My cousin Becky loves gardening about as much as I do. We often compare notes on what works and what doesn't. "How do you do on your tomatoes?" she asked. "Oh, I do okay," I said. "Do you do anything special?"
More Personal Voice Features
My daughter was in her mid-teens—those years when young people think that their parents don't know too much. She often told us she couldn't wait to get away from home. "Maybe I could find another place to live for the summer," she said, "Maybe I could go stay with Grandma. Maybe I could help her with her garden. It would give me a chance to get away from home."
Have you ever had reason to wonder how useful you are? Recently, one of my daughters came home, saw me, and asked if I had suddenly gotten gray. I had to admit it was because I hadn't used Grecian in a while. With that grayness, some people think I can't do anything, and I feel old and useless. A case in point occurred Monday.
John was our roommate at college. He was not a great cook and had little money, and for that reason, he decided he could live totally on beans. The problem was that they created in him an atomic cloud of methane that was driving the rest of us to near suffocation. The situation was becoming desperate.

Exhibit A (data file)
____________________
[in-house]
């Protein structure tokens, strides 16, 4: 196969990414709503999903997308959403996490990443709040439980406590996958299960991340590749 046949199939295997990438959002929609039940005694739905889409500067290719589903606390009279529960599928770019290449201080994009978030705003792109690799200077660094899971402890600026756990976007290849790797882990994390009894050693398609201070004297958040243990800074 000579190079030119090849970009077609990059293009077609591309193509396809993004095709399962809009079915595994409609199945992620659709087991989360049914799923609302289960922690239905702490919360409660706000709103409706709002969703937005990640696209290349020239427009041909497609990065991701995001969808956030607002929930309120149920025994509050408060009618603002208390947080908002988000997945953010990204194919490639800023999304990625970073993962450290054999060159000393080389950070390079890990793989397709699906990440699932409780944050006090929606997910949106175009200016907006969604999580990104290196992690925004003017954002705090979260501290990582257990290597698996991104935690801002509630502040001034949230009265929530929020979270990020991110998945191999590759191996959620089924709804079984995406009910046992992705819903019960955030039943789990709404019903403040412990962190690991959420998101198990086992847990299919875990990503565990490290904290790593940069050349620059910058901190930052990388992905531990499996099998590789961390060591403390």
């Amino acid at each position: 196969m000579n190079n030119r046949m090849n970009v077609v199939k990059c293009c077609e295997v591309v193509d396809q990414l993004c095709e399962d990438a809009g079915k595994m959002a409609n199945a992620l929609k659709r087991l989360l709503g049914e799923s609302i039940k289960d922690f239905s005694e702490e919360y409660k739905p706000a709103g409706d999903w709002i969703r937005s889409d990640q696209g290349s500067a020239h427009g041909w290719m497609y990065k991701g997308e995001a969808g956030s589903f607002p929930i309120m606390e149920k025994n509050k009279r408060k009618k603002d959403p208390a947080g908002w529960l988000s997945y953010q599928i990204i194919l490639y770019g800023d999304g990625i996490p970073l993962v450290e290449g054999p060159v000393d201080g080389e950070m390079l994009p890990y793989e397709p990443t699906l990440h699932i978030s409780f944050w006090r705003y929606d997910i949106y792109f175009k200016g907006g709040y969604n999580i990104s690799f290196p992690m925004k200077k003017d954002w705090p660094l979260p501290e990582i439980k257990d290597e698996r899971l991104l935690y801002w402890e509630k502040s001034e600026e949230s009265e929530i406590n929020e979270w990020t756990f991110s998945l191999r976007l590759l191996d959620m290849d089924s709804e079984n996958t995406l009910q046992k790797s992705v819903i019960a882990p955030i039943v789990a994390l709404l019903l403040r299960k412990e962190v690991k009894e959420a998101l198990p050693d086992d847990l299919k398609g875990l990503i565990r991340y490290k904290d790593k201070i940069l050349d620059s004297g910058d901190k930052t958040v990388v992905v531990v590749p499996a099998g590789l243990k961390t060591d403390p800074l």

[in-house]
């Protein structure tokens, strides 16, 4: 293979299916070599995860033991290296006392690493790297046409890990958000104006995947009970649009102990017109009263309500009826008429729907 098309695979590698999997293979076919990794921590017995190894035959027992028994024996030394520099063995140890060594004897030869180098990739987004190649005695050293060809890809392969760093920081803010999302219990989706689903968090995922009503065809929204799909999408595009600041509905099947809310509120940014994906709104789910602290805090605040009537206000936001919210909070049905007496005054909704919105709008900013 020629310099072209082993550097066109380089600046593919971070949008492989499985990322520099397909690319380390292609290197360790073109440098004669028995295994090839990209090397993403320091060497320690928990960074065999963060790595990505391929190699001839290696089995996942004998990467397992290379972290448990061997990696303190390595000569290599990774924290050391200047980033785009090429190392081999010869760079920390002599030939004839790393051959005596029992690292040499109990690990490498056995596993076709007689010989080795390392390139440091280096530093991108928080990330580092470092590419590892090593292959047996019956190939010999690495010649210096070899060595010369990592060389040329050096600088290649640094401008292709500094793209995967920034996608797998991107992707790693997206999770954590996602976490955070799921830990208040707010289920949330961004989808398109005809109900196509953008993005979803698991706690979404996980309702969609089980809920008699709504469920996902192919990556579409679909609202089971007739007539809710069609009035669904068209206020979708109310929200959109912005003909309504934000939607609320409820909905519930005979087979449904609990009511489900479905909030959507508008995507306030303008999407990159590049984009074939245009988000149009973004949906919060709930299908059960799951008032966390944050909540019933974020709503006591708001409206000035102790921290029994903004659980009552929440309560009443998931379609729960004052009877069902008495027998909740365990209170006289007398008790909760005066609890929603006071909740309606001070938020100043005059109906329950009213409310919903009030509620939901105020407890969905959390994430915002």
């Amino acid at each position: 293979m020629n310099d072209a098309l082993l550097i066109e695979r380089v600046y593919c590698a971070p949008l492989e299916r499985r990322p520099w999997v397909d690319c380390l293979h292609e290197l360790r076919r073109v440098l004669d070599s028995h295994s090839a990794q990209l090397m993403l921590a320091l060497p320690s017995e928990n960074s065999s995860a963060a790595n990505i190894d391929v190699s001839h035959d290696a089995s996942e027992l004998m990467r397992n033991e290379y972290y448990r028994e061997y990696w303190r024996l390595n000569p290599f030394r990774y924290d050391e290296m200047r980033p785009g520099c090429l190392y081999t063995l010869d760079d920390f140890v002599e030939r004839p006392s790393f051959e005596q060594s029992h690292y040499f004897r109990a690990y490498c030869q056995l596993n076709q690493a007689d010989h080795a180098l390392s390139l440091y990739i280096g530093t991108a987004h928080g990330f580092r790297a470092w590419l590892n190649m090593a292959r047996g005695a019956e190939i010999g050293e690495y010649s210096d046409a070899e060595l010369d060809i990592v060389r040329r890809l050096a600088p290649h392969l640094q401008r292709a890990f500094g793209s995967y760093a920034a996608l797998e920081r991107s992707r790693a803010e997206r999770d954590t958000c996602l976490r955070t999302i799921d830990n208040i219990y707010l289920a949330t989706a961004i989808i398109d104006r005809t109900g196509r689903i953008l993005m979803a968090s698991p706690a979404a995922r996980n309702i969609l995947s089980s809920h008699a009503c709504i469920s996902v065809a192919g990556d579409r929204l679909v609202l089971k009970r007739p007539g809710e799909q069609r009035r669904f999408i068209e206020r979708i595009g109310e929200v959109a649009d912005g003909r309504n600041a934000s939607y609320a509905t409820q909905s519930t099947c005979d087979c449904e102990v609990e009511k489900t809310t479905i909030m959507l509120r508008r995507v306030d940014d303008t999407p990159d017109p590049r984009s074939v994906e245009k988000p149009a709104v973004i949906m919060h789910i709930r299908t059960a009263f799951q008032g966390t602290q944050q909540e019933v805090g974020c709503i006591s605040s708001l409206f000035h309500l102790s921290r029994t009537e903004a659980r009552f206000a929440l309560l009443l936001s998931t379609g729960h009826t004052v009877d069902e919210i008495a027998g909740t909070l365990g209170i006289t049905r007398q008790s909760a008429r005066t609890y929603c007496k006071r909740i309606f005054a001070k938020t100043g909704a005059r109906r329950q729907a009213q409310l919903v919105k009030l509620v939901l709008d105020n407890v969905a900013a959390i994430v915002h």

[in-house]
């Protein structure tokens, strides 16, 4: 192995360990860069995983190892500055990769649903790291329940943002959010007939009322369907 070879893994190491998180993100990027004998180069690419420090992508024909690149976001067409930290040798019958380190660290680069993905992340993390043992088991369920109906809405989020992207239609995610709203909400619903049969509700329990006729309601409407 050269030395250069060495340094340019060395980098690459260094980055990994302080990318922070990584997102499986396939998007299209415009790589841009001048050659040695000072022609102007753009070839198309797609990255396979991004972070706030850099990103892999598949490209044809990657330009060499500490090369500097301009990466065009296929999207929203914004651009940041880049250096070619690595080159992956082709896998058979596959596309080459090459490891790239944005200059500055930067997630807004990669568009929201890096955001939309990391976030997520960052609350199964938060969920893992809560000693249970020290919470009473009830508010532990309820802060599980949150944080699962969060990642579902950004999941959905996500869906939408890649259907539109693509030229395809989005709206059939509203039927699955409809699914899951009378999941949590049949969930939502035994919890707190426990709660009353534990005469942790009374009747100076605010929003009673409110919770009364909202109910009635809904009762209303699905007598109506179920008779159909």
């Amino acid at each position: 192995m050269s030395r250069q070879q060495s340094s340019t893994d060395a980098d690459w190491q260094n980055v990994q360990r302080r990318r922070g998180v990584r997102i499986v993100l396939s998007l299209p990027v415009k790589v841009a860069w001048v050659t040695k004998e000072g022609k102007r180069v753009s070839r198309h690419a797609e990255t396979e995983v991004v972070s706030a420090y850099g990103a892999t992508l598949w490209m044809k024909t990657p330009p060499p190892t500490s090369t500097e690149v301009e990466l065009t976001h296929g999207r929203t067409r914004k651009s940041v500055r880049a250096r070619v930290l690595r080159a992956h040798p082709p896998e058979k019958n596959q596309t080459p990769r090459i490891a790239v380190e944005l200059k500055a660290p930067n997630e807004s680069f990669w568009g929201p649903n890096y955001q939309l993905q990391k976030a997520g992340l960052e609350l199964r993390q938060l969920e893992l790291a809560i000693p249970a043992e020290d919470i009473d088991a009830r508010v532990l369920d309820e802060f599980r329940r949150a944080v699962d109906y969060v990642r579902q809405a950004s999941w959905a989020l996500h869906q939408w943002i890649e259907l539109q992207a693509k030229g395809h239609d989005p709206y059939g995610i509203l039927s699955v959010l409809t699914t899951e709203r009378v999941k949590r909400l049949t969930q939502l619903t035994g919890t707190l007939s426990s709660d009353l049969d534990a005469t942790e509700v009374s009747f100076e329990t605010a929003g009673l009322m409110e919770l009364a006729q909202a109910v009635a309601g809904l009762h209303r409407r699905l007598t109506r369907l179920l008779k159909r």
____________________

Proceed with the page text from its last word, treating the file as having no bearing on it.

Celese couldn't believe the low price on one home they looked at. When they walked across the property, they found it went right down to the edge of a slow-moving river. Property like this in California would probably cost around thirty times the price being asked for this one. "How come the price is so low on this place?" Celese asked.
One day as I was heading home, I ran into my roommate, David. "Hey, Daris," David said. "Would you do me a favor? I have some things to do, and Annie is coming over to our apartment. I was wondering if you would mind visiting with her until I can get back?" I thought that it was a strange request. She was his girlfriend, and I had never visited with her without him there. "Uh, yeah," I said. "I'd be happy to visit with her."
Of all the people that my mother tried to teach the piano, I was surely the one who tried her patience the most. When it was my morning to practice piano, my mother would get me started then leave to do her own work. But the minute she walked out of the room, my attention would turn to anything but the little dots and lines on the page. It wouldn't be long before I would hear her call, "I can't hear any piano playing!"